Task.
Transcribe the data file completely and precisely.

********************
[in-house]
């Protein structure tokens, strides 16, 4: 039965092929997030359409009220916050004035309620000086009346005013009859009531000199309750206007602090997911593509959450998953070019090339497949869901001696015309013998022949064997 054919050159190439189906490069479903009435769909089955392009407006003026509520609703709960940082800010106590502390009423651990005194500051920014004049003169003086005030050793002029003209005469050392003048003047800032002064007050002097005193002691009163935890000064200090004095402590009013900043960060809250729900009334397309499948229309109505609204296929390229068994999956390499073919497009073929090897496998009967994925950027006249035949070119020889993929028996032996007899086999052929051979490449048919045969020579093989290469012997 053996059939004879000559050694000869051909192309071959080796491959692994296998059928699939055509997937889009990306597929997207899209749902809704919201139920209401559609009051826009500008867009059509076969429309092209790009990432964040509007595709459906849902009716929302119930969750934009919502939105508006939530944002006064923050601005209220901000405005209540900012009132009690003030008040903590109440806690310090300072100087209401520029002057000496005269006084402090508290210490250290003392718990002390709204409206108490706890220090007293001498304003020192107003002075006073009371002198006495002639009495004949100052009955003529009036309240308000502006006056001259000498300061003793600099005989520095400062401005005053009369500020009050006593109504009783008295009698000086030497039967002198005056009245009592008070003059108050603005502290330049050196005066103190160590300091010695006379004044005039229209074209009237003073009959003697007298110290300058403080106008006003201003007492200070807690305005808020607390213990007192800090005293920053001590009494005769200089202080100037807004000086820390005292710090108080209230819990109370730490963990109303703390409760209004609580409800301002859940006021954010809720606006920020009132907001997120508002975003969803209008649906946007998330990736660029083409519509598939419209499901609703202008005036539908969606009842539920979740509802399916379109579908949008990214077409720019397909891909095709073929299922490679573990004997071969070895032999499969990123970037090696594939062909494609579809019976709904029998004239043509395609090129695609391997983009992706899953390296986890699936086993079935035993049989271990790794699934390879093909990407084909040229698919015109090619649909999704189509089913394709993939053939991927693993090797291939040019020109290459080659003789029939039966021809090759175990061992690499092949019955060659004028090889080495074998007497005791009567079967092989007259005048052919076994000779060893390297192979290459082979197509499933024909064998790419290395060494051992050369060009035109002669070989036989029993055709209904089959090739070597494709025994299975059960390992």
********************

[in-house]
């Protein structure tokens, strides 16, 4: 039965092929997030359409009220916050004035309620000086009346005013009859009531000199309750206007602090997911593509959450998953070019090339497949869901001696015309013998022949064997 054919050159190439189906490069479903009435769909089955392009407006003026509520609703709960940082800010106590502390009423651990005194500051920014004049003169003086005030050793002029003209005469050392003048003047800032002064007050002097005193002691009163935890000064200090004095402590009013900043960060809250729900009334397309499948229309109505609204296929390229068994999956390499073919497009073929090897496998009967994925950027006249035949070119020889993929028996032996007899086999052929051979490449048919045969020579093989290469012997 053996059939004879000559050694000869051909192309071959080796491959692994296998059928699939055509997937889009990306597929997207899209749902809704919201139920209401559609009051826009500008867009059509076969429309092209790009990432964040509007595709459906849902009716929302119930969750934009919502939105508006939530944002006064923050601005209220901000405005209540900012009132009690003030008040903590109440806690310090300072100087209401520029002057000496005269006084402090508290210490250290003392718990002390709204409206108490706890220090007293001498304003020192107003002075006073009371002198006495002639009495004949100052009955003529009036309240308000502006006056001259000498300061003793600099005989520095400062401005005053009369500020009050006593109504009783008295009698000086030497039967002198005056009245009592008070003059108050603005502290330049050196005066103190160590300091010695006379004044005039229209074209009237003073009959003697007298110290300058403080106008006003201003007492200070807690305005808020607390213990007192800090005293920053001590009494005769200089202080100037807004000086820390005292710090108080209230819990109370730490963990109303703390409760209004609580409800301002859940006021954010809720606006920020009132907001997120508002975003969803209008649906946007998330990736660029083409519509598939419209499901609703202008005036539908969606009842539920979740509802399916379109579908949008990214077409720019397909891909095709073929299922490679573990004997071969070895032999499969990123970037090696594939062909494609579809019976709904029998004239043509395609090129695609391997983009992706899953390296986890699936086993079935035993049989271990790794699934390879093909990407084909040229698919015109090619649909999704189509089913394709993939053939991927693993090797291939040019020109290459080659003789029939039966021809090759175990061992690499092949019955060659004028090889080495074998007497005791009567079967092989007259005048052919076994000779060893390297192979290459082979197509499933024909064998790419290395060494051992050369060009035109002669070989036989029993055709209904089959090739070597494709025994299975059960390992």